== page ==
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RSS FeedsIJERPH, Vol. 18, Pages 12753: Revisiting the Existence of EKC Hypothesis under Different Degrees of Population Aging: Empirical Analysis of Panel Data from 140 Countries (International Journal of Environmental Research and Public Health)

 
 

3 december 2021 21:59:06

 
IJERPH, Vol. 18, Pages 12753: Revisiting the Existence of EKC Hypothesis under Different Degrees of Population Aging: Empirical Analysis of Panel Data from 140 Countries (International Journal of Environmental Research and Public Health)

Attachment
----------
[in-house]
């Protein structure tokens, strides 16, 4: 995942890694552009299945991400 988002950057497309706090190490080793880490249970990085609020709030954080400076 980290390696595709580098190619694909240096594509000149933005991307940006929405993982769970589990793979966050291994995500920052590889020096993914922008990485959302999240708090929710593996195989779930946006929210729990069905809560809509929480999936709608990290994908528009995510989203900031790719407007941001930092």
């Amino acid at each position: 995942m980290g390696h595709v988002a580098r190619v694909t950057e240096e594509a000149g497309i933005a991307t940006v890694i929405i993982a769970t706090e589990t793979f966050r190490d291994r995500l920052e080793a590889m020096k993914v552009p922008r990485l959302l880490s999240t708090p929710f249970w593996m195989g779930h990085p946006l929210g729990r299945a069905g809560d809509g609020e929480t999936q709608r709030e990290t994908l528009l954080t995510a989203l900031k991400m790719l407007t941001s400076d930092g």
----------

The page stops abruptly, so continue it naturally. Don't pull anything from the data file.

Population aging and environmental sustainability have become two hot topics in the world today. To clarify whether the Environmental Kuninets Curve (EKC) hypothesis between the economy and the environment is still valid in the context of population aging is the key to reveal the complexity of social-ecological systems in aging societies. So far, the impact of population aging on the environment has not been clear. To this end, an empirical analysis on the threshold panel model was conducted using panel data of 140 countries from 2000 to 2015. The global findings suggest that economic growth was the main reason for the increase in the ecological footprint at the beginning of aging. However, deepening aging weakened this association between economic and ecological footprints. For high-income countries, with the deepening of aging, the economic and ecological footprints were firstly negatively correlated, then positively correlated, and finally negatively correlated. In other words, the EKC hypothesis remained valid in high-income countries as aging deepened. In contrast, for the low- and middle-income group, the economic-environmental association was not affected by the degree of aging. This result sheds light on the variability of different income country groups in coping with the environmental impacts of aging. For the high-income group, policy makers should pay attention to the aging threshold in socio-ecological management. Only in this way can the development of aging and the ecological environment be reconciled to the greatest extent.


 
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